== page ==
Rob Katz

Morning Roundup: Water Privatization and Dignified P2P Lending

There have been some interesting base of the pyramid-related topics afoot in both the mainstream media and the blogosphere lately, including a call for water privatization in developing countries and a self-critical blog post authored by the founder of a media-darling BoP startup. Without further ado, what follows is a quick roundup of the latest rumblings and grumblings in the base of the pyramid world:

Water privatization is not a new concept, nor an uncontroversial one. The latest to take up the banner is George Mason economics professor and Marginal Revolution author Tyler Cowen. I admire Cowen and read his blog regularly–he’s particularly good at making esoteric economics arguments come alive in readable language. He authored an opinion piece in Forbes back on June 19 entitled Pay For It, in which he argues that government-run water monopolies in developing countries should be completely deregulated.Of course, Cowen is not blind to the perils of deregulation:

But for all the problems deregulation can bring, the status quo seems much worse. And it’s worth asking what these higher prices are relative to. Carrying water on your head costs much more–in terms of both money and effort–than piped water. If you’re a poor person, wouldn’t you rather face a private monopolist, selling you water through pipes, than not have any water company at all? Whether we like it or not, those are the real world alternatives.

Even so, Cowen’s arguments seem awfully academic and not the least bit practical in a real world sense. Yes, base of the pyramid consumers are willing to pay for clean, safe water. But full-on deregulation? It’s likely that it would negatively impact the poorest of the poor at the price of improving service for the middle and emerging middle classes. Besides, it’s politically infeasible; see Bolivia, Cochabamba.

Next up is a revealing blog post authored by Kiva co-founder and CEO Matt Flannery (kudos to Social Edge for getting Flannery to write and putting his voice out there.) Entitled Catfood and Commoditization, the post touches on questions of equality and dignity with respect to Kiva’s lenders and borrowers.

Evidently, many Kiva lenders (most of whom are in the United States) use photos of their pets in their lender profiles. This isn’t abnormal when it comes to online profiles–check out various folks’ Facebook, MySpace, Friendster, etc. pages and you’ll see plenty of dogs and cats where you’d expect to see people. With Kiva, however, this presents a particularly interesting dilemma:

The entrepreneurs on the site don’t get the chance to mask themselves behind a feline facade. Rather, they are baring it all: their work, their families, their struggles, their finances and most importantly their hope for a better life. Most of the time, they don’t fully understand the role of the Internet and that their funding is coming from dozens of computer users in over 70 countries who want them to succeed. Explaining the people aspect of this is hard enough. How could a person in Fresno really care about me here in Samoa? Explaining the dynamic gets even trickier when the entrepreneurs scans a printout of her lenders and sees that a cat is actually her main financier.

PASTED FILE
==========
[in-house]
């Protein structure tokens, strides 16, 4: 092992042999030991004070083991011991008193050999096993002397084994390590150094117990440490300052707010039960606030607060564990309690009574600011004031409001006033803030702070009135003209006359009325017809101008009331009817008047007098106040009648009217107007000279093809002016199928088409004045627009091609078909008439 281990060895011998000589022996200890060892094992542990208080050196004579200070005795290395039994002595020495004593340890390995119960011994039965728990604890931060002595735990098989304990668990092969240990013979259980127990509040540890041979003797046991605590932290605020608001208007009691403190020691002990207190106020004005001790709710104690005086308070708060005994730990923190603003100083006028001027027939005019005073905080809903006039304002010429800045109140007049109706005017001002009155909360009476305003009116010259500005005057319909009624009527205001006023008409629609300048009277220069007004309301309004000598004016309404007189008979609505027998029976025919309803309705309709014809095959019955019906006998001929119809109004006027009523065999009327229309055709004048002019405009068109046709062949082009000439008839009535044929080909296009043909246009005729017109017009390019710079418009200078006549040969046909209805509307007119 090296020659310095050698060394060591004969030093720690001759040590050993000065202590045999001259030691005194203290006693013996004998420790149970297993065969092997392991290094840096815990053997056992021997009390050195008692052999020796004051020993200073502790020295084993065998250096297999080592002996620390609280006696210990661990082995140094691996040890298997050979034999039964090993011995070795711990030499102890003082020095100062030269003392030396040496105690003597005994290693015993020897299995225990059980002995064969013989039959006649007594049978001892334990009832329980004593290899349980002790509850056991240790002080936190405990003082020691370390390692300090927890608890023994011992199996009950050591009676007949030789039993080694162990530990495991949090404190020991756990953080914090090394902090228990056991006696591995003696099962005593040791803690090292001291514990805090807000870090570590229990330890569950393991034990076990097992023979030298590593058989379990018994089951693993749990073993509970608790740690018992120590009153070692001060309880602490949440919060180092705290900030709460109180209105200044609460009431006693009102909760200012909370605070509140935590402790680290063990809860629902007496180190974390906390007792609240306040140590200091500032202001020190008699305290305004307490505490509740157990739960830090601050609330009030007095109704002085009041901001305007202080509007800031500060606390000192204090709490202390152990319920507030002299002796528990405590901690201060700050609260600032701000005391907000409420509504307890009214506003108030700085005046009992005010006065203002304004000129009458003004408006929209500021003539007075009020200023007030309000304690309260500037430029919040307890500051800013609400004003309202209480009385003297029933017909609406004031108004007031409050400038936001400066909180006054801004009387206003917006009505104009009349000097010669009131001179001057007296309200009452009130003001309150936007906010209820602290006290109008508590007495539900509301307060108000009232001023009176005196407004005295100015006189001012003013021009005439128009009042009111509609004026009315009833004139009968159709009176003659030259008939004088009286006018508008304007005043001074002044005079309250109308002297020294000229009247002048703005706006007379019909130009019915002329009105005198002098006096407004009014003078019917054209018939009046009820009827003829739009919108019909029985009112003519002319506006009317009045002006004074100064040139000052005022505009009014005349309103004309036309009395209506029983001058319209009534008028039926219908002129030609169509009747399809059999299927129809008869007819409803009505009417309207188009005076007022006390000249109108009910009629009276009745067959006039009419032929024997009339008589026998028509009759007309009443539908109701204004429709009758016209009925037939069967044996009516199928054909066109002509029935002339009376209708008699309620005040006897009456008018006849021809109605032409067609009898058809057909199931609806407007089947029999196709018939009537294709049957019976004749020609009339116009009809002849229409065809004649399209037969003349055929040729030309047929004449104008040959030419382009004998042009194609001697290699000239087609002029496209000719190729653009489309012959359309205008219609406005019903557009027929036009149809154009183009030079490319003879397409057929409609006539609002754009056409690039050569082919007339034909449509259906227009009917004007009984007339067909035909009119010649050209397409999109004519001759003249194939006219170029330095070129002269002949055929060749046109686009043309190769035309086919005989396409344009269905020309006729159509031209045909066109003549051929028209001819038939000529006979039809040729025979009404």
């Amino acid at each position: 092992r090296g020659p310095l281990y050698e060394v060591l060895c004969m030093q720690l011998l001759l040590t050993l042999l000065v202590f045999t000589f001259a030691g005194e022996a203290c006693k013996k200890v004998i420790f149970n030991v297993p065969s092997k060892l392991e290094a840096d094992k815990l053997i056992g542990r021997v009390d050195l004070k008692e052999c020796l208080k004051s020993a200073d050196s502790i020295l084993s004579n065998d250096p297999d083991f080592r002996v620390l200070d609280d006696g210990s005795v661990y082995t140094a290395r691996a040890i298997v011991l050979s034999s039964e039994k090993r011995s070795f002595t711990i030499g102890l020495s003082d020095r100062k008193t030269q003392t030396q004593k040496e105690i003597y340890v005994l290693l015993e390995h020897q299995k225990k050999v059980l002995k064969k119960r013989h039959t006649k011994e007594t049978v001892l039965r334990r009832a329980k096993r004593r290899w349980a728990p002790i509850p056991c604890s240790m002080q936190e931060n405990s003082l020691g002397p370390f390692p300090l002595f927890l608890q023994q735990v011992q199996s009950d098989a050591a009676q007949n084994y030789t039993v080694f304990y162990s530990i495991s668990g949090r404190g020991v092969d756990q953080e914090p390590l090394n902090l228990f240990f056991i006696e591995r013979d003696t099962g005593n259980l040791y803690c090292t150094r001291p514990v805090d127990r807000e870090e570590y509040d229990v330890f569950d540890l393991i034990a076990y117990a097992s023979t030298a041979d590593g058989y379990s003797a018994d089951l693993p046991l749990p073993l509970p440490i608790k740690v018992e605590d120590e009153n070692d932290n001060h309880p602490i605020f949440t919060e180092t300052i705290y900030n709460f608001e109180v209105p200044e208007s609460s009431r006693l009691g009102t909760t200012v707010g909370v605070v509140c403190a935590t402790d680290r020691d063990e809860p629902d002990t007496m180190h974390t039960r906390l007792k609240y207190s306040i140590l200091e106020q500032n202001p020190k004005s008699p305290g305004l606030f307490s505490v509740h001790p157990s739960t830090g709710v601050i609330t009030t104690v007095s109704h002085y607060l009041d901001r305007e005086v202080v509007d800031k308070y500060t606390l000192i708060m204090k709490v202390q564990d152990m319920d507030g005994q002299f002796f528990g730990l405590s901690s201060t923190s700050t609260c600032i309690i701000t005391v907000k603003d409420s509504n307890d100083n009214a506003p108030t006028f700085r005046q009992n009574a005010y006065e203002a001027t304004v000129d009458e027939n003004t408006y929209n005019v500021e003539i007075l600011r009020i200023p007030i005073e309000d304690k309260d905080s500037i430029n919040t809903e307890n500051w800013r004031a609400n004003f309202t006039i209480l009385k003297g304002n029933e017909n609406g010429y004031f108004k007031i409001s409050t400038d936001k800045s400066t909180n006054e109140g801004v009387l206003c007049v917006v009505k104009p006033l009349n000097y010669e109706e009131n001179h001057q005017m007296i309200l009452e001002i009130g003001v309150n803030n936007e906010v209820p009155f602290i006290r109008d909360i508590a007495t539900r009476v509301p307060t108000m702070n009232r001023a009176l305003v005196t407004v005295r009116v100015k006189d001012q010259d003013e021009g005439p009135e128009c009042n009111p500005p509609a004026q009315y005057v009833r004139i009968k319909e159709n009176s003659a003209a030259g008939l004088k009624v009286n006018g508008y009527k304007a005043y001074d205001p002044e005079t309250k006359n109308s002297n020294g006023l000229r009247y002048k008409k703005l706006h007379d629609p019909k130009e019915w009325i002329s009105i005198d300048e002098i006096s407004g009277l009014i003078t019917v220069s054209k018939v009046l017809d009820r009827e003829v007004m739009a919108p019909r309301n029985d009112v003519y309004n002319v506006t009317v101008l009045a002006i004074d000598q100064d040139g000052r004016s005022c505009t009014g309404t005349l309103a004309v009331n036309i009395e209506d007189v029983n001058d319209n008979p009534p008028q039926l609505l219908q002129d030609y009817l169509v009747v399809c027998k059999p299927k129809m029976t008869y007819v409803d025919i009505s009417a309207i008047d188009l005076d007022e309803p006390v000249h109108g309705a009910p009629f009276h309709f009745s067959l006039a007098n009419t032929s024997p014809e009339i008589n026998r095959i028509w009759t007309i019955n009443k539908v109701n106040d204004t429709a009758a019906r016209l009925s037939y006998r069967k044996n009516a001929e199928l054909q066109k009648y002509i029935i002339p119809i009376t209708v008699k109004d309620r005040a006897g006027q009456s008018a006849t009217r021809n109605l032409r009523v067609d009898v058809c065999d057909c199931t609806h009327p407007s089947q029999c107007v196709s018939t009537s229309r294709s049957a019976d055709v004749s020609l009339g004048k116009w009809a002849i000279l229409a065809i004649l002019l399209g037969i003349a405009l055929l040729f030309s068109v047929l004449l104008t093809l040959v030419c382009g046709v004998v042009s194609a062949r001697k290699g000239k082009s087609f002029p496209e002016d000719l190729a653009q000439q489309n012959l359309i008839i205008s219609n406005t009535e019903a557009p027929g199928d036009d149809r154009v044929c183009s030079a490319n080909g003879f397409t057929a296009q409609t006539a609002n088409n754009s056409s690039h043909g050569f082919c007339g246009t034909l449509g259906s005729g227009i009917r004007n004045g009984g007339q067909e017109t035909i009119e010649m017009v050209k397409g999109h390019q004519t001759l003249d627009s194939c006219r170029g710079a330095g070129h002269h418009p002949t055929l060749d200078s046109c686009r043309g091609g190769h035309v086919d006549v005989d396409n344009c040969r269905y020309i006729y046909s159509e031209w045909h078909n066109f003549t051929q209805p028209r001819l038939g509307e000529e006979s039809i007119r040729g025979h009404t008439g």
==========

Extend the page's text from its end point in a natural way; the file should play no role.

At this point, Flannery could have written about the business challenges of explaining why Americans like to show pictures of their pets to any and everyone who is willing to look. But he doesn’t–and the resulting reflection is powerful, insightful and frankly quite brave:

Certainly, it can be very degrading to learn that the pet of an American was able to make a life changing loan to your business in Western Kenya. Are we commoditizing, rather than dignifying the low-income entrepreneurs getting loans on our site? If so, we need to pull a u-turn fast.

Say what you will about Kiva–they get too much attention, they mask the fact that borrowers pay interest but lenders ’lend’ at zero percent, they have powerful friends (eBay, PayPal, Google)–but when the CEO can credibly question his own business model because it may be degrading, you know that his heart and mind are in the right place. This post gives me a lot of faith in Kiva’s ability to stay true to its social mission. Way to go, Matt.

Finally, if you are in the Washington, DC area, be sure to check out the Society for International Development’s July event: Small and Medium-sized Enterprise Finance and Technical Assistance: The Next Microfinance? (OK, they need to work on catchy titles, but still.) Seriously, the event will feature speakers from the Small Enterprise Assistance Fund, the IFC’s soon-to-be-spun-off Grassroots Business Initiative and the Overseas Private Investment Corporation. I have met with Harold Rosen and John Simon in the past, and know them both to be insightful and honest. Should be a good event.